Rs 3.12bn earmarked for SUPARCO in 2008-09

* Money to be spent on commission’s 4 new, 21 current projects

By Sajid Chaudhry

ISLAMABAD: The government will launch four new projects in the 2008-09 fiscal year to further develop its space and satellite programme and enable the country realise environmental and economic benefits.

The federal government has allocated Rs 3.12 billion for the Pakistan Space & Upper Atmosphere Research Commission (SUPARCO) for its four new and 21 ongoing projects in the next fiscal year.

A National Economic Council (NEC) meeting chaired by Prime Minister Syed Yousuf Raza Gilani approved the allocations of funds for the SUPARCO on June 2.

Pakistan’s National Satellite Development Programme (NSDP) is one of the major tasks entrusted to SUPARCO. The programme includes communication satellites, a Remote Sensing Satellite System (RSSS), human resource development and the PAKSAT-1R communication satellite.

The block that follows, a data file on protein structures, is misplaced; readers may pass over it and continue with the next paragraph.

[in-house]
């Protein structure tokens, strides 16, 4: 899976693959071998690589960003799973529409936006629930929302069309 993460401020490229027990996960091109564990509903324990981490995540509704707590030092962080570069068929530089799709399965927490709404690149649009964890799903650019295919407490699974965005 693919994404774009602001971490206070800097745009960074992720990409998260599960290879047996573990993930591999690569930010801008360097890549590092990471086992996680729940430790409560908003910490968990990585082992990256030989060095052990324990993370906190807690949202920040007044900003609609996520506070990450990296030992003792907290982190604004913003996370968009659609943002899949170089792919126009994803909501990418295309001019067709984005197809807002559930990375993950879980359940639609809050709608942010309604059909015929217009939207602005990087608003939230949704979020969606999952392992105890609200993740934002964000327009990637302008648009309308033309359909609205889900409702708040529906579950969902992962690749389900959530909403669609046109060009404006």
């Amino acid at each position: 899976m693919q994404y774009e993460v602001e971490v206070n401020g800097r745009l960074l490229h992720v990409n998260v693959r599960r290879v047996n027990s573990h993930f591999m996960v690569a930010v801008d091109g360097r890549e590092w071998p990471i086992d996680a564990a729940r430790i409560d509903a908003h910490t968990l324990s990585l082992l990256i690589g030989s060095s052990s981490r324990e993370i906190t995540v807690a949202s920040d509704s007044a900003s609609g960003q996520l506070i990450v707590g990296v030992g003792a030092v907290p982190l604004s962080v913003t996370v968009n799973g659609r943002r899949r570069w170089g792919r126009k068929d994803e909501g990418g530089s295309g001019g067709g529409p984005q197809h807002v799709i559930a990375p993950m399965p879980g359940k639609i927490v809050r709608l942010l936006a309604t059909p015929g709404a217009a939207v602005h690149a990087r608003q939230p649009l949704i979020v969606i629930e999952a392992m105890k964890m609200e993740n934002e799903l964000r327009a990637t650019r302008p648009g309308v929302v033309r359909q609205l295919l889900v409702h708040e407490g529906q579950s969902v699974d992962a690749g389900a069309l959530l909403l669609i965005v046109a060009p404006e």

The development of CFIs to fly on-board communication satellite Pak-Sat-IR as a new project has been included in the Public Sector Development Programme 2008-09.

The total cost of the project amounts to Rs 487.4 million, and Rs 1 million has been earmarked for development over 2007-08.

The government plans to spend Rs 496.702 million on the development of an Engineering Qualification Model (EQM) of a small communication satellite. The government will spend Rs 1 million on the project in 2008-09.

Another Rs 1 million will be spent on a new Rs 495.33 million project entitled ‘Development of Logistic Support facilities for NSDP’ in the next fiscal year.